Judges dismiss police chief’s claim of ‘unsafe’ conviction

Former police chief Ali Dizaei has lost his appeal against his conviction for misconduct and perverting the course of justice.

Ali Dizaei arrives at Southwark Crown Court, London

Three judges at the Court of Appeal in London dismissed a challenge brought by the ex-Scotland Yard commander, who was found guilty for a second time at a retrial in February last year.

The decision was announced by Lord Chief Justice Lord Judge yesterday.

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Iranian-born Dizaei, 50, from Acton, west London, had argued that his conviction was “unsafe”, but Lord Judge said the conviction “was and remains safe”.

Dizaei was first convicted of framing young businessman Waad al-Baghdadi in a street row in 2010. He was jailed for four years, but the conviction was quashed by the Court of Appeal a year later.

After the second trial he received a three-year prison sentence at London’s Southwark Crown Court. This was reduced by the 15 months he had already spent behind bars and he has been released. Dizaei was sacked by the Metropolitan Police following internal disciplinary proceedings.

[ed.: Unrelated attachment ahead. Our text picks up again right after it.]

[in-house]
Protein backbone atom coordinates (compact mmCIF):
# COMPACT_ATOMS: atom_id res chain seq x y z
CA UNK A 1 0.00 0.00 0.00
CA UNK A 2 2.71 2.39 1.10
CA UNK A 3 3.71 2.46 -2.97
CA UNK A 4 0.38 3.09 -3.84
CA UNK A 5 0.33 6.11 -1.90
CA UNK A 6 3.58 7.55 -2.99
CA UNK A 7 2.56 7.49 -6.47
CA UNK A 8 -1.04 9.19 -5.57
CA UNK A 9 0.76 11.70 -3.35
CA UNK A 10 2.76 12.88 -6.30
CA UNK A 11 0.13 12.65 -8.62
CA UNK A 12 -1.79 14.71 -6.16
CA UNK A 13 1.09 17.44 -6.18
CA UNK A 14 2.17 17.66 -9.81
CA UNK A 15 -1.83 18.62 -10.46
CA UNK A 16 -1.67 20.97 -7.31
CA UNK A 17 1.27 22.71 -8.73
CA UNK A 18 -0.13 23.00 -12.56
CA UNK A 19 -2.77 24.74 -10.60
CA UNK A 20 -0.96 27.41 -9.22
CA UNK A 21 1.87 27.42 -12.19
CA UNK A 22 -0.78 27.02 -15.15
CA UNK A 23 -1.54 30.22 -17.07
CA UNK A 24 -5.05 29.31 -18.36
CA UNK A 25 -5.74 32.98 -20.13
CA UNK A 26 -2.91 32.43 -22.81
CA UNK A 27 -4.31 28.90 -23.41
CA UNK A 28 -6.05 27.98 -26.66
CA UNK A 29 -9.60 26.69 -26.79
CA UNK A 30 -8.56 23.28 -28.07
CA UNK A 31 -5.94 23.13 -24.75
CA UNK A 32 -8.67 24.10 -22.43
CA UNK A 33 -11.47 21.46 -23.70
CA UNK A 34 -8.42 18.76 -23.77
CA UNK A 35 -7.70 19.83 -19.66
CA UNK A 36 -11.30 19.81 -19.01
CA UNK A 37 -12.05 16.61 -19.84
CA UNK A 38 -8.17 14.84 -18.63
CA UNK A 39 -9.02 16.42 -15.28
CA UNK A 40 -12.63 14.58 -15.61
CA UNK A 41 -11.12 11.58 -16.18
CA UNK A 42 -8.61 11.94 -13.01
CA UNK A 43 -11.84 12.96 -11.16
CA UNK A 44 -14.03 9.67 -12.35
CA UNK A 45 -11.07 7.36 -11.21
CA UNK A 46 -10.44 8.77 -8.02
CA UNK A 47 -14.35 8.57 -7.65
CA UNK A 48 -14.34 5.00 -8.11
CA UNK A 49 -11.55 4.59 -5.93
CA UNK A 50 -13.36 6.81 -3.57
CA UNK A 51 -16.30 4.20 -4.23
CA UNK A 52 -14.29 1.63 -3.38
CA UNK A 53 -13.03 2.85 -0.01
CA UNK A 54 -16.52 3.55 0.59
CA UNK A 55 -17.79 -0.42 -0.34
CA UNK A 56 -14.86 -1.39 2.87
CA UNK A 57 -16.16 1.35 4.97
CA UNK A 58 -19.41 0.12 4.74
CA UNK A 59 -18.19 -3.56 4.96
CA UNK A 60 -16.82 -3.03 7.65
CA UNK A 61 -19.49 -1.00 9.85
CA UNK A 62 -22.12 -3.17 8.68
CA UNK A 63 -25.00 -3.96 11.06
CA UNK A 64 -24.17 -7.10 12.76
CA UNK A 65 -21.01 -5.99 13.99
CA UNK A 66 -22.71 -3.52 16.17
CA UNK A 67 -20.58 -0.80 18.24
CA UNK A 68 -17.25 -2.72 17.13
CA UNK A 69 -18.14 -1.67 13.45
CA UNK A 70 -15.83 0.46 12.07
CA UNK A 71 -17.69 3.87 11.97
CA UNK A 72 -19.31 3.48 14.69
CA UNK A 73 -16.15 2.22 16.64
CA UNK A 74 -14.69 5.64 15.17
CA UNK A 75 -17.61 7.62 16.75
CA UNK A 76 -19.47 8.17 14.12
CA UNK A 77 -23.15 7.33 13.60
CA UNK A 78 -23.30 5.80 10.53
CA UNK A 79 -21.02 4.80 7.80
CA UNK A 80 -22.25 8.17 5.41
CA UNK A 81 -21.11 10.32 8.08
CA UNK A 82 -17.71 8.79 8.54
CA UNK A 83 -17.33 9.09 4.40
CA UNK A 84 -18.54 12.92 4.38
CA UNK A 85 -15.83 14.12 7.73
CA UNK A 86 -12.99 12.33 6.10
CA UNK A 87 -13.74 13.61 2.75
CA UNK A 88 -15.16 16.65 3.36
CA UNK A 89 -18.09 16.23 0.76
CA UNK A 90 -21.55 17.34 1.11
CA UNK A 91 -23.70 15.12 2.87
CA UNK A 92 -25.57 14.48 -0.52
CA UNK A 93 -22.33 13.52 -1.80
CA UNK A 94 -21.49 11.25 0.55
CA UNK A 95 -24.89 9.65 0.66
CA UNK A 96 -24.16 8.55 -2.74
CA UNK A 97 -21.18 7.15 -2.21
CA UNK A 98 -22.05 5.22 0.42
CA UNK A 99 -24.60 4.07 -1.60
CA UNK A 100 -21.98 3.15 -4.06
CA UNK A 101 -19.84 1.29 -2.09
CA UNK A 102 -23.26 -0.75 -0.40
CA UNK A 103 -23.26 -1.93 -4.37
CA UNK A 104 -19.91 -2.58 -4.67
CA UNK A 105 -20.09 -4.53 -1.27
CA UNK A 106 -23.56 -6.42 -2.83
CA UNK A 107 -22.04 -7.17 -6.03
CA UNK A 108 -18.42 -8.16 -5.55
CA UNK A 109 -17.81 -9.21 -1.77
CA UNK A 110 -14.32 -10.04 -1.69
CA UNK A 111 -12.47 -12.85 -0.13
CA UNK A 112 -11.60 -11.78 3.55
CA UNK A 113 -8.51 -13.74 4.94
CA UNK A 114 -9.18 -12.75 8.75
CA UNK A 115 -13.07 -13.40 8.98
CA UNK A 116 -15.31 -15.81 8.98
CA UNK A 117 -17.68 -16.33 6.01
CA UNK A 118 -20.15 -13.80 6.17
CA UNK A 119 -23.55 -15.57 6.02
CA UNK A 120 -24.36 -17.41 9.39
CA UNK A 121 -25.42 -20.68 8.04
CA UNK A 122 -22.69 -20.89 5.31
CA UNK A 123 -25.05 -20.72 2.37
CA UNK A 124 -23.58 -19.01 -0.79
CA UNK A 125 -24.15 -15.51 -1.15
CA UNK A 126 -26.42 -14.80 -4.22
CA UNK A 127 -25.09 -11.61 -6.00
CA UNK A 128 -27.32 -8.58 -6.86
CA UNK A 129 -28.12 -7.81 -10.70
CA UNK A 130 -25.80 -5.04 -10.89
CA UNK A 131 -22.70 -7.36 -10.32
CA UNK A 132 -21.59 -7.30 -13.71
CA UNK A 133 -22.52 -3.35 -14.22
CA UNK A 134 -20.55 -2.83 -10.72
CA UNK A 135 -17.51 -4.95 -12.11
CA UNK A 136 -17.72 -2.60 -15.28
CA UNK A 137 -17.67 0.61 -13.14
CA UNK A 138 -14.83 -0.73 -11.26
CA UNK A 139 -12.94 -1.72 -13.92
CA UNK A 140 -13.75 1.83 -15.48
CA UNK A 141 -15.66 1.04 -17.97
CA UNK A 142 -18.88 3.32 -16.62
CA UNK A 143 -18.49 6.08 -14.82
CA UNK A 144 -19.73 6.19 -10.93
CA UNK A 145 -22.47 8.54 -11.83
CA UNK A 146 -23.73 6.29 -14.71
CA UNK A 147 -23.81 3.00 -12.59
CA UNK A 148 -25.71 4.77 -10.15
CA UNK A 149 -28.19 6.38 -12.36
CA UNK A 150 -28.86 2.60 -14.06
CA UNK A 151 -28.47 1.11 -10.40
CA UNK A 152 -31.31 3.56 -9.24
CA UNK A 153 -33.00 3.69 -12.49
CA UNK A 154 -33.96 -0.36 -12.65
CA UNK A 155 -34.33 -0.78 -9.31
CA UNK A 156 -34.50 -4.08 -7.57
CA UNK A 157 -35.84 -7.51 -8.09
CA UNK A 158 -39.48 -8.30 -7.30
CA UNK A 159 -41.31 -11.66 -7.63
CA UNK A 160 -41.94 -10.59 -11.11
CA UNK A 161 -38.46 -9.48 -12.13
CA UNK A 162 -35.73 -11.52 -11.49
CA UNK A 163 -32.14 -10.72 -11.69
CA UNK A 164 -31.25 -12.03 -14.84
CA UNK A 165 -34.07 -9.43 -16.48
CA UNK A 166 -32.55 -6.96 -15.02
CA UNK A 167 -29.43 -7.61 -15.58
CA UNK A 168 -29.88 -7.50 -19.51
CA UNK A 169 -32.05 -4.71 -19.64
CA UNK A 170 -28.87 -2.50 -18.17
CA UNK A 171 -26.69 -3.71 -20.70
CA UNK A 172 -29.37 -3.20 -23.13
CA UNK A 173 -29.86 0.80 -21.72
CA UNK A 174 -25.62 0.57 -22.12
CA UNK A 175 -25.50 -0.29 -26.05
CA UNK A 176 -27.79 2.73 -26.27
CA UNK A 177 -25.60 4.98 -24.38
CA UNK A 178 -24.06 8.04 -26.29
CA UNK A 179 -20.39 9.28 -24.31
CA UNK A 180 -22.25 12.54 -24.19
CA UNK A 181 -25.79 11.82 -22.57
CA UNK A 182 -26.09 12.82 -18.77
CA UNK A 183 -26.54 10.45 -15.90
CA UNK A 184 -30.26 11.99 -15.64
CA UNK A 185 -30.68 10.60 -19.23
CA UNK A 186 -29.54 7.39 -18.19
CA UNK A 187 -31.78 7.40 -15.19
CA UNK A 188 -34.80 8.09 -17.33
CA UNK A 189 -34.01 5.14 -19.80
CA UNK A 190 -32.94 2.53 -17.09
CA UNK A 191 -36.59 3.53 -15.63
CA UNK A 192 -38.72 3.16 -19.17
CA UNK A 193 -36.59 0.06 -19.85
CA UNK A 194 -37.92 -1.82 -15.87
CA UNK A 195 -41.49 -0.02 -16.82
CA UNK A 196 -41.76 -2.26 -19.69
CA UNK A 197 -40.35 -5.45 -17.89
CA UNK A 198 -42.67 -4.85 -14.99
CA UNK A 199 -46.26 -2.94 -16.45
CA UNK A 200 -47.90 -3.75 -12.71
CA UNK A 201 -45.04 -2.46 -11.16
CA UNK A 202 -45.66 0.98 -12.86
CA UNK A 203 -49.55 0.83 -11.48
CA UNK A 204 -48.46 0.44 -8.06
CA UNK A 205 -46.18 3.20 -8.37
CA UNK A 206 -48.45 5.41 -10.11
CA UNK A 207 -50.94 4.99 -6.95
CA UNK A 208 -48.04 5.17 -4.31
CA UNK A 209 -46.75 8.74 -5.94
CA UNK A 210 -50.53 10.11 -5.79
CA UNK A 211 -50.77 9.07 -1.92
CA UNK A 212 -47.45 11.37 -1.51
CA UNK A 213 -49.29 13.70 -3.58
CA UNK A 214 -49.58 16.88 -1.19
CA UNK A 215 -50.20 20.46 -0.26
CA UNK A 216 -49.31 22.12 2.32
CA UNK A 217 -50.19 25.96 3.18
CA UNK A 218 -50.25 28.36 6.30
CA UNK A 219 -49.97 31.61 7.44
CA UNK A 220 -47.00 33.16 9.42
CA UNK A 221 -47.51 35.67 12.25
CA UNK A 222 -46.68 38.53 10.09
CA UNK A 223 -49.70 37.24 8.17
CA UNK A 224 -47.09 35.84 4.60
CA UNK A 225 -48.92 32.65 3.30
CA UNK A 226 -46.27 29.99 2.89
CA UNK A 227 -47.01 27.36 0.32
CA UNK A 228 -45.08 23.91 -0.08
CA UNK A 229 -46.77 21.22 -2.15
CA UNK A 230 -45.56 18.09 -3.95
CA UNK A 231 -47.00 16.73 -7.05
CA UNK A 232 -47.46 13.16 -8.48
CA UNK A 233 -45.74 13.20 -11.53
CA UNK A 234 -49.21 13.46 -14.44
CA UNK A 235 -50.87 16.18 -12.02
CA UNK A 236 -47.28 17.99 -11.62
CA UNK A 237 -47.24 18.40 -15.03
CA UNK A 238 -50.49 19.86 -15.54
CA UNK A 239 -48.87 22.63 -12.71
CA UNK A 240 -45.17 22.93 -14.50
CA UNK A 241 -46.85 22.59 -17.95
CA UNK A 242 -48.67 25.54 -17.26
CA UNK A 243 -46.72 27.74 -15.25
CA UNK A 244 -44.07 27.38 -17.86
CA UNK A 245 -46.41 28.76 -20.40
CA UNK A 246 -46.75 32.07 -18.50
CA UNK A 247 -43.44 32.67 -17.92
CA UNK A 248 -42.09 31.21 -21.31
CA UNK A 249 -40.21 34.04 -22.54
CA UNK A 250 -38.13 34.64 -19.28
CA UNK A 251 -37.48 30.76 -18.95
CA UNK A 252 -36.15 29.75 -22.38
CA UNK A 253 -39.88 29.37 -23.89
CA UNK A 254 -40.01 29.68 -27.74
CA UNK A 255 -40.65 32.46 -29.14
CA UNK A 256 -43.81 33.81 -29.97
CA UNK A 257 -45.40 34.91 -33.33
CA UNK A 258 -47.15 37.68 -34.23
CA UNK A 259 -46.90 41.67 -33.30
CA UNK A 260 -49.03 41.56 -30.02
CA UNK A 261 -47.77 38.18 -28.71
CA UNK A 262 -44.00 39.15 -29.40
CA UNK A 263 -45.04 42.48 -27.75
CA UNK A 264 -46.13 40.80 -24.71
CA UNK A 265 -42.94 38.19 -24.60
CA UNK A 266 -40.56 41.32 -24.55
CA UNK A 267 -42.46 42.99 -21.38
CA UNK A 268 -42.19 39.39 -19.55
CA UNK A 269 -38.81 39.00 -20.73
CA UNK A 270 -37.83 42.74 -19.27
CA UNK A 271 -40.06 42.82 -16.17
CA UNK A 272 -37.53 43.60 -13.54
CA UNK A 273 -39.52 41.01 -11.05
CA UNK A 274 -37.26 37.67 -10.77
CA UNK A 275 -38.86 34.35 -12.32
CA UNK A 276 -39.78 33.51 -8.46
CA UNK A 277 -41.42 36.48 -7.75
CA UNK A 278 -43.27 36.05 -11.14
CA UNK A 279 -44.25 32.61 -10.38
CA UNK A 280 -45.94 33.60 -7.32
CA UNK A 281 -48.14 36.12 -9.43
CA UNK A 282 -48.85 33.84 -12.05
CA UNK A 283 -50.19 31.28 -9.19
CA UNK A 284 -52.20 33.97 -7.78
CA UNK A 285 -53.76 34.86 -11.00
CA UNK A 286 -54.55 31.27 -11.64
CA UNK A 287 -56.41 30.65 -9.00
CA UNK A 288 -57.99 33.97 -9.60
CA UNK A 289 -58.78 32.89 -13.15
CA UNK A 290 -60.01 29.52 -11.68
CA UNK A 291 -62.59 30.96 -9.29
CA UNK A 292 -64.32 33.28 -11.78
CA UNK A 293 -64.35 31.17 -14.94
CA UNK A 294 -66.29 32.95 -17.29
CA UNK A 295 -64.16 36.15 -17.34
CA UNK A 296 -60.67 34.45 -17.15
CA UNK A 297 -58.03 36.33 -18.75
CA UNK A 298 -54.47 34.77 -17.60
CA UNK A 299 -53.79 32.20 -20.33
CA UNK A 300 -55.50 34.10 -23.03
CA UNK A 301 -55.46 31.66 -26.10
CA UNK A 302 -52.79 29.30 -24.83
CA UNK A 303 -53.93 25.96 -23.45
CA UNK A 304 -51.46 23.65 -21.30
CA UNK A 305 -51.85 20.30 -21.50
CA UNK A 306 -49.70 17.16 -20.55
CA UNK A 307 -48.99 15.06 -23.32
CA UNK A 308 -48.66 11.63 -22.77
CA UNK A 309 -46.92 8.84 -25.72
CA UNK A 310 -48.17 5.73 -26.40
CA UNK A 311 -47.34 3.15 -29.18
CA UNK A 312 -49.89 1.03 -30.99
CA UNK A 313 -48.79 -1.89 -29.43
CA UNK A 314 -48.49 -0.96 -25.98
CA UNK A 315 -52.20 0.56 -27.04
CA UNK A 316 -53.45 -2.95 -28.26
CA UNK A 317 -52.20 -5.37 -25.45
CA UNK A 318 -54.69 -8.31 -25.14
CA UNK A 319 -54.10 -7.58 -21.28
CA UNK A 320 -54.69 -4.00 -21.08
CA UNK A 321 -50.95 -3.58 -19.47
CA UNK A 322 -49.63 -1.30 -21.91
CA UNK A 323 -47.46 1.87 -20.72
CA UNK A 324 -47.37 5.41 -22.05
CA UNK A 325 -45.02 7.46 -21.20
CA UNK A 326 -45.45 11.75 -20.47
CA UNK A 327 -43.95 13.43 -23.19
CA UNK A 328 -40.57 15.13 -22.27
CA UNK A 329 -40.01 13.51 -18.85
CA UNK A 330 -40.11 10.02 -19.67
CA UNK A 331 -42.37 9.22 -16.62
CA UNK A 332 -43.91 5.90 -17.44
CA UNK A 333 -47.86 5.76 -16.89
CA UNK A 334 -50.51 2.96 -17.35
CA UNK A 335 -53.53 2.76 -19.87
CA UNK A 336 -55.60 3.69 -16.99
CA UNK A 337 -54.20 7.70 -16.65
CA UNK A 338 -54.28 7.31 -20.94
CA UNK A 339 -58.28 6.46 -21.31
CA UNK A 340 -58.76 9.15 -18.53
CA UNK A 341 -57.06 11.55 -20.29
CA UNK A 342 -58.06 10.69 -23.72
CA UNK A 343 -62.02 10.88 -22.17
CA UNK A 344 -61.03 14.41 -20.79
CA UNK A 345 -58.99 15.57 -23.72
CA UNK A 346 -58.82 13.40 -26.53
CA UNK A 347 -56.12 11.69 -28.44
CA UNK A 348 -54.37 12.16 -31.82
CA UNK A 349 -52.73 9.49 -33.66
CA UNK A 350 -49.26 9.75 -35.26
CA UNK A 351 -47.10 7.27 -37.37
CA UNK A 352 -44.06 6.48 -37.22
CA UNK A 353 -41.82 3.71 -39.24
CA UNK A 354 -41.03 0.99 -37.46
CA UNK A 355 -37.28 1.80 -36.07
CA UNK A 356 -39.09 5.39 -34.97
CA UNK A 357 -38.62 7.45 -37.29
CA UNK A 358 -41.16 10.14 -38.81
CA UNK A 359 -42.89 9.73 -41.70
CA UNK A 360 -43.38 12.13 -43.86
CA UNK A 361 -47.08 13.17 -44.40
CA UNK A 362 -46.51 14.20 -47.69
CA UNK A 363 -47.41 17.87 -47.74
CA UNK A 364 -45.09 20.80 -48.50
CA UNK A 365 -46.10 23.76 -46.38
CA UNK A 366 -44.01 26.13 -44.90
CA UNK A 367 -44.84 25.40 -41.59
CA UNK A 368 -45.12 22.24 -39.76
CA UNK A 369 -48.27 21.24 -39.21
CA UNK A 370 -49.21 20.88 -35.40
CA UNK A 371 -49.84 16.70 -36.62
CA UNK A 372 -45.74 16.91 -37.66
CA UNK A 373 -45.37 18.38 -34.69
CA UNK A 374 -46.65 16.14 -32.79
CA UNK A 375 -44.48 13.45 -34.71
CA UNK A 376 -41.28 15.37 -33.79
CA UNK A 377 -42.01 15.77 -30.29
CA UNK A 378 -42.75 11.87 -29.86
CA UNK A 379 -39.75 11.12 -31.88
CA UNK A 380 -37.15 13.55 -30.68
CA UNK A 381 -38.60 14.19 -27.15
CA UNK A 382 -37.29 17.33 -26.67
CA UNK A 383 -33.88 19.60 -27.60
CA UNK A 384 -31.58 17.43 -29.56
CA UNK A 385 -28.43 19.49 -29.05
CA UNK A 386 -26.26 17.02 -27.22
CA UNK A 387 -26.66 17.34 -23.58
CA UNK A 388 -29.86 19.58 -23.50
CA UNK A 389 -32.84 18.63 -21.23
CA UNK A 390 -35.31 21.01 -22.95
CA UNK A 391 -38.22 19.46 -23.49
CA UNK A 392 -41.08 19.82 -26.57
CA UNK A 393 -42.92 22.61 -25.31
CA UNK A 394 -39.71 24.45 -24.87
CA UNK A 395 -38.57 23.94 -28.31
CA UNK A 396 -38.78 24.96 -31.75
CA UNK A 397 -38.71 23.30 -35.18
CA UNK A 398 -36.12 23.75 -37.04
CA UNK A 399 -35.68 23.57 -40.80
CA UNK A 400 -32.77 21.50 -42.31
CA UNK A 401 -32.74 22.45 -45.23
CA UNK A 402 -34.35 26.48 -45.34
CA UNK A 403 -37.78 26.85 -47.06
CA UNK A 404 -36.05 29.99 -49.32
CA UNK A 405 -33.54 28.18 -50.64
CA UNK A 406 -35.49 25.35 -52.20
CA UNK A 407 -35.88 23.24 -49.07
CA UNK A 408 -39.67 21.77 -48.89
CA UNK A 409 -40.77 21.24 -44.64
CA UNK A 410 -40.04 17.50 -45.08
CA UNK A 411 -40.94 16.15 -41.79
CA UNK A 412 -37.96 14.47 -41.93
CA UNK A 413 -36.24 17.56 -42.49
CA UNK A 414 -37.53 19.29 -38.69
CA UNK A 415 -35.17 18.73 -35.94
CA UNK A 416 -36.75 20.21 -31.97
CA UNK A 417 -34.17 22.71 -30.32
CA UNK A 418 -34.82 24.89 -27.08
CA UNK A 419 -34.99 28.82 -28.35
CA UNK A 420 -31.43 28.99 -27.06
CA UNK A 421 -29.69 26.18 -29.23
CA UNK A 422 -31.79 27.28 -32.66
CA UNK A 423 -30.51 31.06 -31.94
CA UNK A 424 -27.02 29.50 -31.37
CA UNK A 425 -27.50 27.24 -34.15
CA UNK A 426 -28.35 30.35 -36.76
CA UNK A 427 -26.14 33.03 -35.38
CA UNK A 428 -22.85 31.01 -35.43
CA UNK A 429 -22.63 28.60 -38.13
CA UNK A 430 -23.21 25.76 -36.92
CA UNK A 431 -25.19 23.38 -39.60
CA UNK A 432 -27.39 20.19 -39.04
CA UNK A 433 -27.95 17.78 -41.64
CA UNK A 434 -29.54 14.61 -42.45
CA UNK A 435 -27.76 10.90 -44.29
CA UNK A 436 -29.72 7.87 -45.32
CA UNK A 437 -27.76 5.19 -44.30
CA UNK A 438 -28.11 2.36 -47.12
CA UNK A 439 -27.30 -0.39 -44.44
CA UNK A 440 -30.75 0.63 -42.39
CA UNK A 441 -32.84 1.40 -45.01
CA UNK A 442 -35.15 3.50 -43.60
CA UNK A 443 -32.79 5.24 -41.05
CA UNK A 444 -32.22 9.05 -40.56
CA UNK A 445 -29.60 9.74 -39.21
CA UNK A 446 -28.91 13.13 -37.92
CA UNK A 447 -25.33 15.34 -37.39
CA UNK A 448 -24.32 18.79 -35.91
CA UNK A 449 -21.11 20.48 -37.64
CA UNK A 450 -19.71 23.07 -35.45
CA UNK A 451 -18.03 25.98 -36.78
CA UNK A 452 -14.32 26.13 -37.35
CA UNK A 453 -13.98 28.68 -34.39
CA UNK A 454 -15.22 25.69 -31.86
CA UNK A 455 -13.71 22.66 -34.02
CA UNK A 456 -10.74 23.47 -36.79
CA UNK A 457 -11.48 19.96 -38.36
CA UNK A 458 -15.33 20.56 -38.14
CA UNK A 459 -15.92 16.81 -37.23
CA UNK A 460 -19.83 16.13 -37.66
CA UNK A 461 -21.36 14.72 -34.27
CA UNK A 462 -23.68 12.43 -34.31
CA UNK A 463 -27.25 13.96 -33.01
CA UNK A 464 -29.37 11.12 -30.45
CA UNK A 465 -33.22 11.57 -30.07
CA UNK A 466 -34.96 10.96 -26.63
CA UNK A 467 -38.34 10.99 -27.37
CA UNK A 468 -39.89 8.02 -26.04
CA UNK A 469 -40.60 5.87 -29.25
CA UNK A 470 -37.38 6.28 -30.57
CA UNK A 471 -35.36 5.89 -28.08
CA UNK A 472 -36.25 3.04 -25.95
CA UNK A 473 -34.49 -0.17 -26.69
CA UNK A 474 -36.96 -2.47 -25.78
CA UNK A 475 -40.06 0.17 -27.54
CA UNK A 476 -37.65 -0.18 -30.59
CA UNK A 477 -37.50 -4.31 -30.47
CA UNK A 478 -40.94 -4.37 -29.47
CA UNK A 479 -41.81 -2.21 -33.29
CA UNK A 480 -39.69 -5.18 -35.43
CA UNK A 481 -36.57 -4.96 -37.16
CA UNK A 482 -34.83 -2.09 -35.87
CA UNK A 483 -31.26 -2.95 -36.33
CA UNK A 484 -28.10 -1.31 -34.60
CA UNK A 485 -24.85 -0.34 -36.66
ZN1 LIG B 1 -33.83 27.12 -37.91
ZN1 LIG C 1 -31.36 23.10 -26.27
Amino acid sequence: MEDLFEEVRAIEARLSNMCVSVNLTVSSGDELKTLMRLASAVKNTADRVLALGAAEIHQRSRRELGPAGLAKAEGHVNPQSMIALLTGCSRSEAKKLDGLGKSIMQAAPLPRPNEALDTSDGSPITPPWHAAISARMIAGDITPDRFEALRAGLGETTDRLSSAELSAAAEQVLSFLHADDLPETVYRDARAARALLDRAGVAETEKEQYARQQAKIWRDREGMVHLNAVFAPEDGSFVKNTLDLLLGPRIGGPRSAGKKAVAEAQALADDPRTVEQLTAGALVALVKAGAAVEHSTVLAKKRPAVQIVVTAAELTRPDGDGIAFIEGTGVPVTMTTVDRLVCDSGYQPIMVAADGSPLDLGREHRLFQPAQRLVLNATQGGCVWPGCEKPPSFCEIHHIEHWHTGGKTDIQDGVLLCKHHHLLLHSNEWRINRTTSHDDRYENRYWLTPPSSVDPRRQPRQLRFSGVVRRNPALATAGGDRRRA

During the recent hearing of his appeal, Dizaei’s QC Stephen Riordan argued that his conviction was “unsafe”, submitting that the judge at the second trial made an “error of law” when he refused to admit certain “bad character” evidence relating to Mr al-Baghdadi.

Mr Riordan said that because of the judge’s decision to reject the application the jury “did not have all the material that it should have done”. He told the court: “We submit simply that that decision was wrong – that the reasons he gave for refusing to allow this material to be deployed were matters which more properly should have been considered by the jury.”

Opposing the appeal, Peter Wright QC, for the Crown, said: “We submit that in the context of the fairness of this trial, that this trial remained entirely fair and that the conviction was not unsafe.”

Dismissing the appeal yesterday, Lord Judge said that the decision about the credibility of Waad al-Baghdadi and Dizaei “although crucial to the outcome of the case, fell to be assessed in the light of a substantial body of further evidence which was available to assist the jury to make their assessment”.

He added: “This was not a case, as it is sometimes expressed, of one person’s word against another. In truth there was formidable evidence against the appellant.”

After the ruling, Daniel Godden, partner at Hodge Jones and Allen, the law firm representing Dizaei, said they “have potentially discovered fresh evidence” relating to Mr al-Baghdadi “which the Court of Appeal did not consider and the case will now be referred to the Criminal Cases Review Commission”.